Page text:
Fishes abound in the inland waters of Israel as well as the Mediterranean. God gave them for food in the scripture. They were taken from the Sea of Galilee, the Nile River when the Israelites were living in the Goshen area of Egypt, the Jordan River, and the Mediterranean Sea.

The importance of fish in the Bible is well substantiated. In the Book of Genesis, we find that fish are the first creatures to appear (1:2). In Leviticus we read of laws indicating which fish are kosher and which are not. The Mosaic law, Le 11:9,10 pronounced unclean such fish as were devoid of fins and scales. Creation of Ge 1:20-22 -Appointed for food Ge 9:2,3 -Clean and unclean Le 11:9-12; De 14:9,10. All fish that "have not fins and scales" are forbidden.

In Israel the main fishing places have been along the Mediterranean coast, and in the Sea of Galilee, with some little done in the perennial brooks or streams of water. The Israelites in the wilderness said: "We remember the fish, which we did eat in Egypt" (Numbers 11:5). Most interest centers in the Galilee fishing, because of the Gospel incidents connected with the Lord Jesus and his early fishermen disciples. The Jews engaged in a large fishing business in the days of Yeshua/Jesus in the waters of Galilee. Fishing methods have changed little from those used by the disciples of Yeshua/Jesus.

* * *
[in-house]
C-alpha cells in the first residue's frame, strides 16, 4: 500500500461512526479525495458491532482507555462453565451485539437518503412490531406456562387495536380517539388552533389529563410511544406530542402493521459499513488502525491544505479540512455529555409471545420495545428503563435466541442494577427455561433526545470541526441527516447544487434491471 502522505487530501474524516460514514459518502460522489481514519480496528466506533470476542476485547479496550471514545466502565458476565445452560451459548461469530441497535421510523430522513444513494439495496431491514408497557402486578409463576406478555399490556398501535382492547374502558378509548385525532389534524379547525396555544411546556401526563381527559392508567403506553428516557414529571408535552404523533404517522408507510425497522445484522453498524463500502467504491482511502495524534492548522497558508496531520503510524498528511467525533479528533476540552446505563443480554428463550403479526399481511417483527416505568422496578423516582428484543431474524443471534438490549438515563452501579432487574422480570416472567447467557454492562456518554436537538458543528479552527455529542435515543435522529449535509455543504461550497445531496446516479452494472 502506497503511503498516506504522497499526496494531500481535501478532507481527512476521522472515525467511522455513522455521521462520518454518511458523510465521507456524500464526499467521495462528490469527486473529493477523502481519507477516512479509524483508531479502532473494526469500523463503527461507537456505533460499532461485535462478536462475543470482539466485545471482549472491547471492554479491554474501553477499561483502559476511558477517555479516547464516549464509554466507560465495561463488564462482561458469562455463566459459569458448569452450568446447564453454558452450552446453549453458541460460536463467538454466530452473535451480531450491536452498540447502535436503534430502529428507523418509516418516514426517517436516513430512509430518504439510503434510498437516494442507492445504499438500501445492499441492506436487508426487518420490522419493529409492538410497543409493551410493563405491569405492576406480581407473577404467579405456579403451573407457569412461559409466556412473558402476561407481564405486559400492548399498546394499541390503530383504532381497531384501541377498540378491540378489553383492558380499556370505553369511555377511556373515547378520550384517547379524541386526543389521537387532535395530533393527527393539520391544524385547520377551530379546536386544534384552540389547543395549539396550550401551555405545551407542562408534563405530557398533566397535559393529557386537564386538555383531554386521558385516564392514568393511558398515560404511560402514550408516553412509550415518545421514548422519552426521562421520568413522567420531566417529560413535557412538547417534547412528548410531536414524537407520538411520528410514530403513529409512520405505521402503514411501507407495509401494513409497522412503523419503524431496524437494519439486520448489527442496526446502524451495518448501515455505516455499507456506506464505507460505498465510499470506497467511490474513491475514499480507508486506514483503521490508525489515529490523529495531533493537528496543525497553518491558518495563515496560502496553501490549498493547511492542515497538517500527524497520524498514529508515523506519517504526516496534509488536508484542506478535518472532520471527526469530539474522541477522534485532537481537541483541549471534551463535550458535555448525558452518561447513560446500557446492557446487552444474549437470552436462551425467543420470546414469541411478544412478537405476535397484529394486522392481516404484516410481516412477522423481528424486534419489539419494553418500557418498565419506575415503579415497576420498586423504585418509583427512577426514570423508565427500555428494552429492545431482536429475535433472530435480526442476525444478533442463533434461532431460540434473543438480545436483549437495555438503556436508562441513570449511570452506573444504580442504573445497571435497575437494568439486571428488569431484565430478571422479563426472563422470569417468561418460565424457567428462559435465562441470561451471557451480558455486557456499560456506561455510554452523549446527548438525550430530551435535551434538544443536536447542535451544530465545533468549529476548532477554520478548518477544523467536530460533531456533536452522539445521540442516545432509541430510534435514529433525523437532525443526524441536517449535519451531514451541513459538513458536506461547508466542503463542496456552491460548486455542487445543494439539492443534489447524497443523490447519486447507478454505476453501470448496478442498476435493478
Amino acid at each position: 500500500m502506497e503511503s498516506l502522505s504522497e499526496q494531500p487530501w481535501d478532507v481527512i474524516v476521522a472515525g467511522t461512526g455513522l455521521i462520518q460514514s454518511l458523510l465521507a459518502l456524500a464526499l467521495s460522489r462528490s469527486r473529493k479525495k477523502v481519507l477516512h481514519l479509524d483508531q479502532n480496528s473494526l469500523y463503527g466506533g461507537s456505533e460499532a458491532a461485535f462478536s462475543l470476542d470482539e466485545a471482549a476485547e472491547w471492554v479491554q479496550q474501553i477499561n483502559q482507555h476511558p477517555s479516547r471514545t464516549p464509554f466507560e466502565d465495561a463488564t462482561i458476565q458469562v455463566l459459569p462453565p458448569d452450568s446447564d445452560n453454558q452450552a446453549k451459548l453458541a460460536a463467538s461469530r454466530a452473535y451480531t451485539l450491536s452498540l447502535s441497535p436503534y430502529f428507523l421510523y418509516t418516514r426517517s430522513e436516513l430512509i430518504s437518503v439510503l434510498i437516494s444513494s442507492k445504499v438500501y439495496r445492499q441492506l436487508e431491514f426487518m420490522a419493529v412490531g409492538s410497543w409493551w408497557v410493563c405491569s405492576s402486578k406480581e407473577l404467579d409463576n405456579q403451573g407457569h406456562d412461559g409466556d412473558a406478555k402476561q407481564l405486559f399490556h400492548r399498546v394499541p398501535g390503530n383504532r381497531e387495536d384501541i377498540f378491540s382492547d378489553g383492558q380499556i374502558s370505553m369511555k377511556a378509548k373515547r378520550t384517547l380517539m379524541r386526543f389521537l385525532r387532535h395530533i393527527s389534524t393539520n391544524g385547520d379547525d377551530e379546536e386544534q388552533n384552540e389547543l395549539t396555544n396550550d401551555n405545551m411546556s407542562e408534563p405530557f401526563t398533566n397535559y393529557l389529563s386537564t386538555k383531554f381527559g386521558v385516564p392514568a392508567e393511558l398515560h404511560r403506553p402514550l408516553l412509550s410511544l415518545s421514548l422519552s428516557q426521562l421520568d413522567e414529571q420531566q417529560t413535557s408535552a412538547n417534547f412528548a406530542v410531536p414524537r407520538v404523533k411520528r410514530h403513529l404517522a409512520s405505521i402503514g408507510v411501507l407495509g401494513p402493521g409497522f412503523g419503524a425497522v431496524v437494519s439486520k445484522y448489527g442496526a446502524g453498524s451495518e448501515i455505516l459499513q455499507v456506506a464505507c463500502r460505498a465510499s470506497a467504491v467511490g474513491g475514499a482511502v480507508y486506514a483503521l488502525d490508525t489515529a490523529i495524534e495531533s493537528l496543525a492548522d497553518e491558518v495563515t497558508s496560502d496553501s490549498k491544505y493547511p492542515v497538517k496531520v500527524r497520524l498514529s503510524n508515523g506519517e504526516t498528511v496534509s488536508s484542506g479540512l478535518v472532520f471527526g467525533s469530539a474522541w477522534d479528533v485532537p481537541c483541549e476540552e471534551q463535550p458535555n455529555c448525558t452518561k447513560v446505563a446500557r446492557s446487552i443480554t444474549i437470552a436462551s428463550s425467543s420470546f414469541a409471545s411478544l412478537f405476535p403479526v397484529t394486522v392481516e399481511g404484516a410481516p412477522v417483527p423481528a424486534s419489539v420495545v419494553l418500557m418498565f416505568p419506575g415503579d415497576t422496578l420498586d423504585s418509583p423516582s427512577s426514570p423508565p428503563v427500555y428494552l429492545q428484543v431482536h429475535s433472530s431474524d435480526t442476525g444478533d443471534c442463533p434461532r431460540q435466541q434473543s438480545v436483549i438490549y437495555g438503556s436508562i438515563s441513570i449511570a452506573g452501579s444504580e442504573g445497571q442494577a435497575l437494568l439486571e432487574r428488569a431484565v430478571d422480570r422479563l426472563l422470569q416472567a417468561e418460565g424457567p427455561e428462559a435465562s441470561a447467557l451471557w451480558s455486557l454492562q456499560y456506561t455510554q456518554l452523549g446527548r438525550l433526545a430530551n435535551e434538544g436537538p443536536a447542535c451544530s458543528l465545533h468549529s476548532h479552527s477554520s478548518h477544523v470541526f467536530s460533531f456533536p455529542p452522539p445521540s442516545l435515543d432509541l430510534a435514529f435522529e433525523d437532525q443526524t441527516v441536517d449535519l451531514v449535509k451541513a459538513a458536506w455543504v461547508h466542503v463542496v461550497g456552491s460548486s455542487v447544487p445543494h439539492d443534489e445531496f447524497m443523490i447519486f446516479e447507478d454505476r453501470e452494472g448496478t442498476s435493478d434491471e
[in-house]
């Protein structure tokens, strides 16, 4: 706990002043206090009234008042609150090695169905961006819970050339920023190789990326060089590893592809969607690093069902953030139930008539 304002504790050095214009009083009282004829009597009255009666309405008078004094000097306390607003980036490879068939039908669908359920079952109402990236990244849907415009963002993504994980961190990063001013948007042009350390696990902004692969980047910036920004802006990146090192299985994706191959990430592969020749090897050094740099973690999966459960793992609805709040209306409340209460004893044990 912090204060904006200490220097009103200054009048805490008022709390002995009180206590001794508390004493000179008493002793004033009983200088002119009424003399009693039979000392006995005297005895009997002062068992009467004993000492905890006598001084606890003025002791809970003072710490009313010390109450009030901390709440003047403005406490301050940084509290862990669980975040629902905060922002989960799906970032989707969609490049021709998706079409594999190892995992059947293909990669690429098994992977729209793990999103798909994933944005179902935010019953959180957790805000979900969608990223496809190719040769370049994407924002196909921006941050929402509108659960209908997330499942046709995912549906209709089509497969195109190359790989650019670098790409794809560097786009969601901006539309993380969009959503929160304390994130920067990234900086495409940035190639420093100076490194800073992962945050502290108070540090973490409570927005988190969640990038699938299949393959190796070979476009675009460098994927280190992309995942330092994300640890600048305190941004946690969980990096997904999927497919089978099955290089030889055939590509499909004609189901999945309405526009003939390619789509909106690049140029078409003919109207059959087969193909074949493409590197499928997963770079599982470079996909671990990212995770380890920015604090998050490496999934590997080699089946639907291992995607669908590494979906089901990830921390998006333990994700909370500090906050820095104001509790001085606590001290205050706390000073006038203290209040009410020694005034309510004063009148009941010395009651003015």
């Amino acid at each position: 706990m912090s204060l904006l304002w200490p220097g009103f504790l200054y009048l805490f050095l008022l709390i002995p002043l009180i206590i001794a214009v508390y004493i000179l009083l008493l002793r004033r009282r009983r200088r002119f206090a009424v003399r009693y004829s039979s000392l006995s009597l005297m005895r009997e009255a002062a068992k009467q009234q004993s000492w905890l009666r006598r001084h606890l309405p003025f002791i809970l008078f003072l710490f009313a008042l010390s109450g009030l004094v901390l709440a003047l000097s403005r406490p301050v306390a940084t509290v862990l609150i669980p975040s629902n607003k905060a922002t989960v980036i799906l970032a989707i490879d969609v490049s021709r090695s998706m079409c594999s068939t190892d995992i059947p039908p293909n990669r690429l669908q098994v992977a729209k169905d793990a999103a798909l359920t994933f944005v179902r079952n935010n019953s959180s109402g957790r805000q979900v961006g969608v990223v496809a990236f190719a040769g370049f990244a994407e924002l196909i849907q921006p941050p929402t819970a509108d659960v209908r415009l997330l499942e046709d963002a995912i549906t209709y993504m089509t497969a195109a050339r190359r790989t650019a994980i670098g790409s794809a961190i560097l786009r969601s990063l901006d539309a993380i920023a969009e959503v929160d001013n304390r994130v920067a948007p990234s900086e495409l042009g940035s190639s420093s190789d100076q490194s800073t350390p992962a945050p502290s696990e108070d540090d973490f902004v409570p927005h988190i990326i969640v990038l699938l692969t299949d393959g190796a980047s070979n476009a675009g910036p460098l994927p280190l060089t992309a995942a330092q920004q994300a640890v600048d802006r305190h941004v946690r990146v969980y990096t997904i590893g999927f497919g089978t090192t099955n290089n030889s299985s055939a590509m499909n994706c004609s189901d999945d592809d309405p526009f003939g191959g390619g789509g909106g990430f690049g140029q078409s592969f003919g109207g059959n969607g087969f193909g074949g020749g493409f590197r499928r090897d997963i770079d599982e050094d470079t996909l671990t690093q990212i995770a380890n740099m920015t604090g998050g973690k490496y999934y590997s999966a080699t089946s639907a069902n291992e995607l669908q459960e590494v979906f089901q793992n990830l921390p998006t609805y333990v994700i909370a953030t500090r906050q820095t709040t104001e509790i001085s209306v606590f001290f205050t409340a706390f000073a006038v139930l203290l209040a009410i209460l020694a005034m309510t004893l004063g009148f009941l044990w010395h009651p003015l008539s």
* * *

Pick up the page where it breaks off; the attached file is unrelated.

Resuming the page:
Galilean fishermen frequently fished at night. They would light their way with a blazing torch or fire-basket”, and when fish were sighted they'd spear them, or throw out their net into the sea. At times they fished all night with no results, as was the case with Simon Peter and his comrades. "Master, we have toiled all the night, and have taken nothing" (Luke 5:5).

Descriptions of fishing methods are provided in the Book of Habakkuk, where a hook, net and seine are used. (1:15). The book of Job 41:7 alludes to fishing with spears: Can you fill his skin with harpoons or his head with fishing spears?